Thanks for that.

Wow, great post! I did essentially this with some lemon seeds this year and have 3 lemon trees growing right now.

@justtryme90 thank you and congratulations with your lemon trees. I have manage to grow some lemon, tangerine, orange and blood orange but I didn't put them in the fridge, I didn't know it would actually work with them, too as those are tropical fruits.
I did peel their seeds off and just put them in the ground sometime in February and as fast as 2 weeks they germinated. It's a new information for me that stratification actually works with tropical seeds. Intrigued now.

Maybe I got lucky? I used a bunch of seeds and only got a few to sprout.

Excellent follow-up article, @englishtchrivy! Would you consider joining @papa-pepper on the Operation Translations for this article?

It would mean spanish language readers would have also a follow-up reading for CUANDO LO INCREIBLE SE TORNA IRRELEVANTE - Lamentando la Obvia Desconexion de las Civilizaciones Modernas y Probablemente Perdiendo $324.000

@traducciones - translate it to which language? Dutch? Tagalog? Korean?

Spanish.

@traducciones I'm sorry I was dead tired from a great party last night so I didn't really understand the question.
Yes, of course, you may translate it go ahead and thank you already @ traducciones.
If you need the direct links for the pics buzz me in the steemit chat I have the same name.

Thank you for allowing this.

Operation Translation is growing and I am currently working on an update post about it.

Looks like I will be mentioning you in back to back posts!

I link your article and the translation too.

Oh wow @papa-pepper how can I not - it's helpful so why not. Yes, you may - works for me, too. Thank you very much as well.

Thank you @englishtchrivy! I´ll let you known when it's ready.

Here the spanish translation of your article:
Cómo Cultivar Tus Propios Manzanos Desde La Semilla

Thanks for this great post Up voted and followed

I have yet to try this because I live in Florida and have not seen ONE apple tree in the area. Don't they thrive better when they have a cold season? I come from Upstate New York where apple orchards are everywhere. I miss it.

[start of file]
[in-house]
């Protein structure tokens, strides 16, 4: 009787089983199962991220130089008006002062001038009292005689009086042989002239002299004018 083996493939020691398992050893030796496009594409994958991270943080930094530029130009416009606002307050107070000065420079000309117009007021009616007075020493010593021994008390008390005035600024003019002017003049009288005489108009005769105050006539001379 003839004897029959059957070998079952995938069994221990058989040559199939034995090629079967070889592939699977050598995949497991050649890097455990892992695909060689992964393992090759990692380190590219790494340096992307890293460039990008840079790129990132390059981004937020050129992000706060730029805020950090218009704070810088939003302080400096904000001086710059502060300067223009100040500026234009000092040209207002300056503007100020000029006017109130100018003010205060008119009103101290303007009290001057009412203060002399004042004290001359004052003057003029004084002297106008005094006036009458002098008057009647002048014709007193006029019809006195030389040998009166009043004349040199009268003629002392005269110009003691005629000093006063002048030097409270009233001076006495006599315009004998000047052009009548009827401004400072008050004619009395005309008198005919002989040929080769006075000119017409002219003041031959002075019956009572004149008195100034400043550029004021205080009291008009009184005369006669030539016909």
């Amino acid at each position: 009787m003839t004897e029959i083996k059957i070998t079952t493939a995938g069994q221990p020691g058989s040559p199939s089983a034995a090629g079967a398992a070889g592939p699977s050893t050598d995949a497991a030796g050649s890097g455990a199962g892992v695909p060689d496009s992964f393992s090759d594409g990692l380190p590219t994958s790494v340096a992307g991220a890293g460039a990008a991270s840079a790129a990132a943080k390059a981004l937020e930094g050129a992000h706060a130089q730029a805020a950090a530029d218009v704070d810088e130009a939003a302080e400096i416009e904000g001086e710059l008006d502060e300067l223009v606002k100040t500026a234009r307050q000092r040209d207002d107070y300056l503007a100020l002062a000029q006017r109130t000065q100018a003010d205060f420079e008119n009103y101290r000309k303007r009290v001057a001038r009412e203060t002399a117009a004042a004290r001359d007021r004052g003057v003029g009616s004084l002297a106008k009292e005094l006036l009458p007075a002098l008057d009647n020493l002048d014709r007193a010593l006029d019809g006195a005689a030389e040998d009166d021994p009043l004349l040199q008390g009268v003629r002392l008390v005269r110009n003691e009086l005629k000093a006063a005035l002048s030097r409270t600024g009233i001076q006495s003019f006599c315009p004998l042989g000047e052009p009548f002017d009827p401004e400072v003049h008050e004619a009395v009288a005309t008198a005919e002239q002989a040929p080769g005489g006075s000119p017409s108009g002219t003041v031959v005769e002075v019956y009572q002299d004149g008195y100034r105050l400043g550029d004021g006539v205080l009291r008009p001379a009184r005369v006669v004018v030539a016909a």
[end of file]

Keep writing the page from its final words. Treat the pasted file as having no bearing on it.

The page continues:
@merej99 yes, they do thrive and grow better in colder places but there's a this guy who grows Anna Apples in Florida and sells them. There is hope so you could either buy already grown apples or grow your own from seeds?

my ultimate goal is to have Asian pear trees! I had seeds but my fridge killed them as it never maintained a steady temperature - so they literally froze then thawed...then rotted. :( I'll try again when I have my own piece of land where I can grow food and frolic at will :)

I wish you all the best to achieve your goal @merej99.

I have two apple trees, both 5 years old (approx). 1 has no fruit- it doesn't flower. The other is covered in apples- all ready to be picked, Yum! There is nothing quite like picking an apple from your own garden.

Johnny Appleseed thanks you and @papa-pepper.

Thanks for sharing this! I've always been fascinated by gardening and growing things from seed.

@rebeccamorgan It's always amazing how articles could make us bump into each other and find out we're not alone at what we do. Cheers!

I liked your article. Helps you like mine ♥ @siams

Superb post @englishtchrivy!
I remember this I think in the 5th grade at biology class I learned how to do this and I was so happy.
When you grow something, you feel ...like ...you created life, even if it is small you feel content.
PS: I told you in the last coment that I canot upvote with 100%, now finally I can so Upvoted with 100% power. Steem on !

love this post thanks

this is a great reminder of how easy it is to get started gardening or starting a nursery. even though only 1 out of every 20 might be a "great" eating apple...you are doing more good than you know by continuing on and improving every species of apple. Plus you are having fun, and if you have children, you can teach them part of the cycle of life. It's therapeutic to grow things, helpful for the next generation of humans. It also shows an optimism for the future. It solidifies a belief that you and people who will be here after you can enjoy literally "the fruits of your labour"

@cavemanrob well said thank you I couldn't agree more. I don't have children but who knows if we get to leave this earth the next owner of this house may have one and hopefully they enjoy every tree in here.